With neatly combed white hair, conservatively cut suits, and solid military service, Ron Paul may not seen like the fiery political outsider that all the kids are rallying around. But looking ahead to the New Hampshire primaries, pollster John Zogby says "Ron Paul gets 35 percent of Independents and 54 percent of 18 to 29 year olds." Many young voters in this age group are drawn to Paul's hard-line libertarian politics, particularly his anti-war stance.

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Is Pregnancy a Disability?

In a presentation to the American Association of Law Schools on Thursday, Jeannette Cox, an associate professor at the University of Dayton School of Law, argued that pregnancy comes with physical limitations on par with conditions now protected under a new amendment to the Americans with Disabilities Act. These include the inability to do prolonged lifting, sitting, standing or walking or driving. While some are outraged by the assertion, Cox sees it as a way for women to get more legal protections at their workplace.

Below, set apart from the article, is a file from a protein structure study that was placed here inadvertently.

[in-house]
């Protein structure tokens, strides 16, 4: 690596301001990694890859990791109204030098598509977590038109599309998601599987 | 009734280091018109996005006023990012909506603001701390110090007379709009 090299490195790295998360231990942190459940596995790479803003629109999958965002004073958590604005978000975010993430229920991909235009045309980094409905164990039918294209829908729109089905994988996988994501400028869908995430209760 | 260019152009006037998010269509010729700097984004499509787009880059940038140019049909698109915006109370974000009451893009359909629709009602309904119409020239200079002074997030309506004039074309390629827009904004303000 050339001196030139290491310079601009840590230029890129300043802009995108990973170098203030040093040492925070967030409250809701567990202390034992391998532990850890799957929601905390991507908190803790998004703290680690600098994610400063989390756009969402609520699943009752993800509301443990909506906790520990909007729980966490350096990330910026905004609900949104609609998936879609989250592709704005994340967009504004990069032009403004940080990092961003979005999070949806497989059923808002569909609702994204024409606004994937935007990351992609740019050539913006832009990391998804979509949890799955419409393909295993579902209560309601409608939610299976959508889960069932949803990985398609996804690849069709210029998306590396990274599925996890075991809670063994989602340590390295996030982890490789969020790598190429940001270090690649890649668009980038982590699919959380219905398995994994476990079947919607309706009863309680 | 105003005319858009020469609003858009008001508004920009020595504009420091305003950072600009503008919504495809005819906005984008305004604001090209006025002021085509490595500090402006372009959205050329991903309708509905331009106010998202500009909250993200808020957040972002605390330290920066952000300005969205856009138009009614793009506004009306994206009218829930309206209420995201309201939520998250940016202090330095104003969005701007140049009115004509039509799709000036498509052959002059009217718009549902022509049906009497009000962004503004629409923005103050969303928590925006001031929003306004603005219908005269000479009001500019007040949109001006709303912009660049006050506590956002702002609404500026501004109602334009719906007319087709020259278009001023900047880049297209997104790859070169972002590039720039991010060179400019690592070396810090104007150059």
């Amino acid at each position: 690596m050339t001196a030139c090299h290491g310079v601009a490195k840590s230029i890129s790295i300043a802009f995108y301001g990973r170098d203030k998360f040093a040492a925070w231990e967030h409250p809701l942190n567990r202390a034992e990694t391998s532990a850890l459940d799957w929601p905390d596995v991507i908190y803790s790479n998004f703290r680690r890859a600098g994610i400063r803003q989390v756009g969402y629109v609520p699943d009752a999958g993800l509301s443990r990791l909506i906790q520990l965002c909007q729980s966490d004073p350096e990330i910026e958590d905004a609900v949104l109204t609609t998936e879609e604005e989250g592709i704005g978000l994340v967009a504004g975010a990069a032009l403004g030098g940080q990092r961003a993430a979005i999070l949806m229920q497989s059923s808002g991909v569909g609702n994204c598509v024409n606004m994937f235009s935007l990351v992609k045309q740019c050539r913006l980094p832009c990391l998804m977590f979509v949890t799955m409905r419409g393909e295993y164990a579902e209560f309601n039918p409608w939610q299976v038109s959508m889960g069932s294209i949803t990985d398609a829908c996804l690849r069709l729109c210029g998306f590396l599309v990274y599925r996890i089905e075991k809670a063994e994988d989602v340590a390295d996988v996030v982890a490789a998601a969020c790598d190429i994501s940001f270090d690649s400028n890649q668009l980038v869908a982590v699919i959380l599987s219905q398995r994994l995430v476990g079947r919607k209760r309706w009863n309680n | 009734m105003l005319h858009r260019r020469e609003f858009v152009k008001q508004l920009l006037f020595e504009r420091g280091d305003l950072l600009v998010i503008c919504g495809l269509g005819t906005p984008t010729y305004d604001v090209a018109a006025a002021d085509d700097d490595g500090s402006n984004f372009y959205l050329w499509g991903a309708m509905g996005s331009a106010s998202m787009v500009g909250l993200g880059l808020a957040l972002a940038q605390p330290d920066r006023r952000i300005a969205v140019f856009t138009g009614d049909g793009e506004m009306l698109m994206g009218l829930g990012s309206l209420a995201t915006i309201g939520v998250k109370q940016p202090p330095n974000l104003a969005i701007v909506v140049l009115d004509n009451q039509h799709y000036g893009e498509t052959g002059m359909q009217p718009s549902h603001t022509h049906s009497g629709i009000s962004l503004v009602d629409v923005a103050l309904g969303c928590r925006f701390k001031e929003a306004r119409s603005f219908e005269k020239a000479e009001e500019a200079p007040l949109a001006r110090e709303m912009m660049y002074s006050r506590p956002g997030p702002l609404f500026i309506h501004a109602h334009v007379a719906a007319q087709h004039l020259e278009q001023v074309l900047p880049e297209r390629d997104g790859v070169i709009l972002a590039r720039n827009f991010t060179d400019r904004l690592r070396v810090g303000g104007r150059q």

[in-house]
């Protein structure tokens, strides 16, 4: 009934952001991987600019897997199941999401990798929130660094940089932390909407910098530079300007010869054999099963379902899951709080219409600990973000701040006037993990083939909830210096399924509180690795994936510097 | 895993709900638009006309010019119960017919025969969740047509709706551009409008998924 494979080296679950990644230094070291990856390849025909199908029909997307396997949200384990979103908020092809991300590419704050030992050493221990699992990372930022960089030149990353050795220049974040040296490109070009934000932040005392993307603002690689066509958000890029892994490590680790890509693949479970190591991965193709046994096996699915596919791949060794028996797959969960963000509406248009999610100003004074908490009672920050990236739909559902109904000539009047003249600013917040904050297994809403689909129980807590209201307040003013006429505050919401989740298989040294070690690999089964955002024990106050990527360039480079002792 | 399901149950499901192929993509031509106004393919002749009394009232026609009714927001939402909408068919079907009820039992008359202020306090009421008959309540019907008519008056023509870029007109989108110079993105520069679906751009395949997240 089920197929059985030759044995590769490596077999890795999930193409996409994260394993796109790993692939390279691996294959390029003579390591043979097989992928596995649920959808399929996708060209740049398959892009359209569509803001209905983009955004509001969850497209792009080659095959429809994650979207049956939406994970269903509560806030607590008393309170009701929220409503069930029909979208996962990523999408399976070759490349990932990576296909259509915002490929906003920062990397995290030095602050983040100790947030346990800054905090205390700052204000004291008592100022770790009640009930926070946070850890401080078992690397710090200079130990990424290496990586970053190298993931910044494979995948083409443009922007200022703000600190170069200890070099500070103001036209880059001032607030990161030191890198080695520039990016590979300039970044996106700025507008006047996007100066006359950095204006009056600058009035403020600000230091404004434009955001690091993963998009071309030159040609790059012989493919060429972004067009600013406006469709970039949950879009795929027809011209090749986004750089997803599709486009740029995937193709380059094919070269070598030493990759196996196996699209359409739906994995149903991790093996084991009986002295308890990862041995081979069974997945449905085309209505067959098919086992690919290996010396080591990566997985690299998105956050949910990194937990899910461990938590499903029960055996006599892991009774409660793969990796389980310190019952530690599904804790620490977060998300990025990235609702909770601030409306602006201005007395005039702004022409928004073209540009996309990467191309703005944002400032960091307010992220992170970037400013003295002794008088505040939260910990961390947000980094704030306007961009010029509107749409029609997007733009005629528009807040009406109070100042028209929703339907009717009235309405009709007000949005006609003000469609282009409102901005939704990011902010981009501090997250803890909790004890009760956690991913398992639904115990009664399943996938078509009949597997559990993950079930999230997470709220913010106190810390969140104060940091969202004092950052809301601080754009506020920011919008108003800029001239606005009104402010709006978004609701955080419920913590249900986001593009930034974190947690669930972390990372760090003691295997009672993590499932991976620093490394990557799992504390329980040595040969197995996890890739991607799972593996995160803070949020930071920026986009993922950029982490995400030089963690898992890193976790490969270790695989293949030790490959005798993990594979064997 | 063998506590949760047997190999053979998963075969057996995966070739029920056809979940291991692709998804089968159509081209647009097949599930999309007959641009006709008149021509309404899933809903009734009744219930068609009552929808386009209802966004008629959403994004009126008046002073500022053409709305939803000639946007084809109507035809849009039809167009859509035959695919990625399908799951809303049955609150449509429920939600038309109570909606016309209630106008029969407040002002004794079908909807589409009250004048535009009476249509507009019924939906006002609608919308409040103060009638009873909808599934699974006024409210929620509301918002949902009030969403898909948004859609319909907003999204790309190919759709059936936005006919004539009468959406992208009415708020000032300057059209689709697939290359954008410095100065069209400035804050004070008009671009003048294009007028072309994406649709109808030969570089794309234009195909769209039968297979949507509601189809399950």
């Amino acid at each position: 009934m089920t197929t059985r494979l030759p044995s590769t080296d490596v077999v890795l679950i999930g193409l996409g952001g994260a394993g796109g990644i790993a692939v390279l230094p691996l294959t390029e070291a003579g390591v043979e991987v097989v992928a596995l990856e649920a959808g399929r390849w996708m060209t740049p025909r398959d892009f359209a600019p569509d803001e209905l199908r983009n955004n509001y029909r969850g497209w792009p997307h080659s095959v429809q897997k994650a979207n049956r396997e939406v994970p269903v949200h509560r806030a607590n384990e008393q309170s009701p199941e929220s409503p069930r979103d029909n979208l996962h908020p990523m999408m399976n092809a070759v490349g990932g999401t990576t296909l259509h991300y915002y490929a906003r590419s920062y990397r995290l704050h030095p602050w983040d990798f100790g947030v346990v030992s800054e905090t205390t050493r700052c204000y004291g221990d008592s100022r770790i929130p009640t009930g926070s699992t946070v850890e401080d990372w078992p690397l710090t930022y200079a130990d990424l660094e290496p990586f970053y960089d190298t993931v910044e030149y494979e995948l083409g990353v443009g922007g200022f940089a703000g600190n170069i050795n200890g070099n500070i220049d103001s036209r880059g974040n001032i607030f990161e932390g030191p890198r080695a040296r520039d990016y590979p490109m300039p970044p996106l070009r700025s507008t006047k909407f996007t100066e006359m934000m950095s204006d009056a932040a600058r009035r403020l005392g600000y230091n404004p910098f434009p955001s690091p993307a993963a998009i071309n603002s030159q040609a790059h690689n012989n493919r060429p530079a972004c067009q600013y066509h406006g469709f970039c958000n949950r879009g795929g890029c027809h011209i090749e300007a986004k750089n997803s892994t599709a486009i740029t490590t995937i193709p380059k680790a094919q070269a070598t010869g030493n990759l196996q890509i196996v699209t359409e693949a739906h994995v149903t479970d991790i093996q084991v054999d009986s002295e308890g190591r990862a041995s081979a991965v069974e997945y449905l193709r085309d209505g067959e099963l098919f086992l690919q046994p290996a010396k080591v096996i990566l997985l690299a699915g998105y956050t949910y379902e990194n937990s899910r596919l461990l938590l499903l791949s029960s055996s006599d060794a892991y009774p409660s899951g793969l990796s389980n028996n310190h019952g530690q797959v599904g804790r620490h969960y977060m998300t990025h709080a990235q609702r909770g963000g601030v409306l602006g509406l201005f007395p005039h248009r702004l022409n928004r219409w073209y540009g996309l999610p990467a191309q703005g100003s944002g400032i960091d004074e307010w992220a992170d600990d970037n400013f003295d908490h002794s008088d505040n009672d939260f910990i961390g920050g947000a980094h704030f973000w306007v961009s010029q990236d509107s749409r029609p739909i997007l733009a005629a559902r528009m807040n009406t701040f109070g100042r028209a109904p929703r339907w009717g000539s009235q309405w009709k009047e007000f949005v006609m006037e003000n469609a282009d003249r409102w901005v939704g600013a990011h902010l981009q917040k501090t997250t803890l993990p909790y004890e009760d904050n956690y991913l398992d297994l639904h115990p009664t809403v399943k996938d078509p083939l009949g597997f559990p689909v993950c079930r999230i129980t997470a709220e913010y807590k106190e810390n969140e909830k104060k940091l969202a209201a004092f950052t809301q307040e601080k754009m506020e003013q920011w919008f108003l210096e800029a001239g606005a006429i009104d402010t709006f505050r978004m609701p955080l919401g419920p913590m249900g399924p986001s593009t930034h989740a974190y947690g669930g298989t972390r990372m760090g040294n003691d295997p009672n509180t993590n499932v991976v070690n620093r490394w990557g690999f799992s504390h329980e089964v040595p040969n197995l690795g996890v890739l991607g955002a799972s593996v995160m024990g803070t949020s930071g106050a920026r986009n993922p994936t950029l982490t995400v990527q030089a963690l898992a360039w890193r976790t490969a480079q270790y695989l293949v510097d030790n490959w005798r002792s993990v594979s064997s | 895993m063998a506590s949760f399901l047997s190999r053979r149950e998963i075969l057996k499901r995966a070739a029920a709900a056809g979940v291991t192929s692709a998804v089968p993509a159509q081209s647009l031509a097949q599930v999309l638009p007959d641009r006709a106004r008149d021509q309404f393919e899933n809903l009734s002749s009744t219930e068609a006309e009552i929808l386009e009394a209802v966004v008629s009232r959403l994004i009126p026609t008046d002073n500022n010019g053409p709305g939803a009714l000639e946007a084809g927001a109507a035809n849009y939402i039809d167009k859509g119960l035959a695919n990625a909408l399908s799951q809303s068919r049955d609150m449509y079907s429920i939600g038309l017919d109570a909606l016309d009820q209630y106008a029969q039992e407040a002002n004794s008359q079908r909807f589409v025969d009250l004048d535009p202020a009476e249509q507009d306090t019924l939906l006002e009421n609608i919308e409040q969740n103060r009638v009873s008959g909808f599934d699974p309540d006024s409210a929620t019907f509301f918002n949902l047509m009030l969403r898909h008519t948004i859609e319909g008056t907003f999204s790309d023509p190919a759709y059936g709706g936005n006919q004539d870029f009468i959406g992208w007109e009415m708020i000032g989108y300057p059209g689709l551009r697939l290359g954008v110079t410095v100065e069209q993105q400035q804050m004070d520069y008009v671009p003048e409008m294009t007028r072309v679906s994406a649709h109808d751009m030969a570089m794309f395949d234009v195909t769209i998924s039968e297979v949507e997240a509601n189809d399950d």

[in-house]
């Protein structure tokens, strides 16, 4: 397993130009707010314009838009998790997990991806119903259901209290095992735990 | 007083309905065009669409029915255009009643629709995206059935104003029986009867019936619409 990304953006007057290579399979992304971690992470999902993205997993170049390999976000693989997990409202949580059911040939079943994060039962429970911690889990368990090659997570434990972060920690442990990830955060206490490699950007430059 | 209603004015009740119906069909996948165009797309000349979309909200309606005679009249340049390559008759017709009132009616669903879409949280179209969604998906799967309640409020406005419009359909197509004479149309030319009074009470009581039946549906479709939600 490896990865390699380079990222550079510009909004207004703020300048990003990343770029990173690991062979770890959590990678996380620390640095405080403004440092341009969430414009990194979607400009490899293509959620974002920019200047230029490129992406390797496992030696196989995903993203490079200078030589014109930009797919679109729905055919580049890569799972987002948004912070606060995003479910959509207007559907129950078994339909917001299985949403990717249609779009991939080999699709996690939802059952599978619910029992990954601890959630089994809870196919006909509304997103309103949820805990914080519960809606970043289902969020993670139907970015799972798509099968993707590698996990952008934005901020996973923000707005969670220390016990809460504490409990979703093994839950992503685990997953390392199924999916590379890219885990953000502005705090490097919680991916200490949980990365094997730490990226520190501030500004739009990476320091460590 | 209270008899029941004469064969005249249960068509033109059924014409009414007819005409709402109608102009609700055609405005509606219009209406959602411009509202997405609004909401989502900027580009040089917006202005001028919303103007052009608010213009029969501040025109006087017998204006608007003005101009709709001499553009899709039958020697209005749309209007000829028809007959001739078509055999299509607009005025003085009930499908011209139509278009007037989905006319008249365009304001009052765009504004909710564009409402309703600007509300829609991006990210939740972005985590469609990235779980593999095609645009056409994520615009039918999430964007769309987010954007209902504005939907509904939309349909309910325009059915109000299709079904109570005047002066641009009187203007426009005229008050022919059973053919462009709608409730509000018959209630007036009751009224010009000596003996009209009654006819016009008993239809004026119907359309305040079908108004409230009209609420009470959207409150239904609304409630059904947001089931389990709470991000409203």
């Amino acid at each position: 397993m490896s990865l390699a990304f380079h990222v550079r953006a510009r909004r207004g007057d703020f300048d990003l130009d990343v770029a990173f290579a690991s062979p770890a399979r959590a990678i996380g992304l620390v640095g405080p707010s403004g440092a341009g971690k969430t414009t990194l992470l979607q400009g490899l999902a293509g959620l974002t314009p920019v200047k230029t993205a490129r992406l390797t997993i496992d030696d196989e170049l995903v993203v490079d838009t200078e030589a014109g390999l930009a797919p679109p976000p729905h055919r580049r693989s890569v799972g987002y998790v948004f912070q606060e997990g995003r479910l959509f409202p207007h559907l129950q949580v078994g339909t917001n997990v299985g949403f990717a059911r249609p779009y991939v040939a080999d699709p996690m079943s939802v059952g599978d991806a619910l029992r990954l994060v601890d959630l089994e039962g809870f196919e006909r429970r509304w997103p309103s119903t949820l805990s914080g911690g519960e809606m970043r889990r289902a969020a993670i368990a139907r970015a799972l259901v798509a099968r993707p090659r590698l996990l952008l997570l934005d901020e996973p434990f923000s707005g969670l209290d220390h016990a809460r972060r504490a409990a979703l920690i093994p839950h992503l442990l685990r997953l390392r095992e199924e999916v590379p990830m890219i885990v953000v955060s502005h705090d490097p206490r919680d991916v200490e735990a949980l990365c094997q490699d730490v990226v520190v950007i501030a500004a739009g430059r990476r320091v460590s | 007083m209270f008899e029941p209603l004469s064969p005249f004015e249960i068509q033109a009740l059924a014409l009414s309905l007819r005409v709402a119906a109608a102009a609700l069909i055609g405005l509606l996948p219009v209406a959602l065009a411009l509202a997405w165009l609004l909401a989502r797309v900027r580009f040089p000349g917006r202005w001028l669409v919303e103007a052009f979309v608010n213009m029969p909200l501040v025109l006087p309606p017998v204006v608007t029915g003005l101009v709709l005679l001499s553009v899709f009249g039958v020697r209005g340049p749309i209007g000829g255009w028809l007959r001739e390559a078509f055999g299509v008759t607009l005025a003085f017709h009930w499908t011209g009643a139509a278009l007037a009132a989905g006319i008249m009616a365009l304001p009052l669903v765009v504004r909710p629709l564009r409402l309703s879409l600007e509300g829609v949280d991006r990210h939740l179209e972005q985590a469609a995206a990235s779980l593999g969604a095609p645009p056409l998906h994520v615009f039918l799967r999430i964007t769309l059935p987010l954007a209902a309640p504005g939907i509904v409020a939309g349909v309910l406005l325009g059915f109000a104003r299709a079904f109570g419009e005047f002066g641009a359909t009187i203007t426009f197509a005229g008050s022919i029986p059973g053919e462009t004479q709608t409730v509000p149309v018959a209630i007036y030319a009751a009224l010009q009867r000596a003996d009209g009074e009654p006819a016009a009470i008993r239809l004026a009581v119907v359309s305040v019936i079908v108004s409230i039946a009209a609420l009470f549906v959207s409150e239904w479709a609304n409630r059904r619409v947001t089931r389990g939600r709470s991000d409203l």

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Syria: 25 Dead After Bomb Blast in Damascus

At least 25 are dead and dozens more are injured after a suicide attacker's bomb detonated in a crowded district in central Damascus, according to Syrian state television. In the second attack on the Syrian capital in two weeks, the attack was carried out on Friday morning in a busy section of the Midan neighborhood. State media blamed "terrorists." The attack preceded protests scheduled for later Friday. Demonstrators are calling for Arab League peace observers to turn over their mission to the United Nations.

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When Fiction Becomes a Horrific Reality: Aatish Taseer's 'Noon'

We are accustomed to hearing about violence and instability in Pakistan, yet it remains a faraway place to most Americans. Yet what if Pakistan was home and its violence and uncertainty were part of the fabric of your life? And what if that violence one day claimed someone close to you? As a writer and as a Pakistani, Aatish Taseer has struggled all his life to understand his relationship with his country, with his ethnic homeland Punjab, and with his politically prominent father Salman Taseer, the governor of Pakistan's Punjab province. A year ago this week his father was assassinated just as he was finishing his first novel "Noon."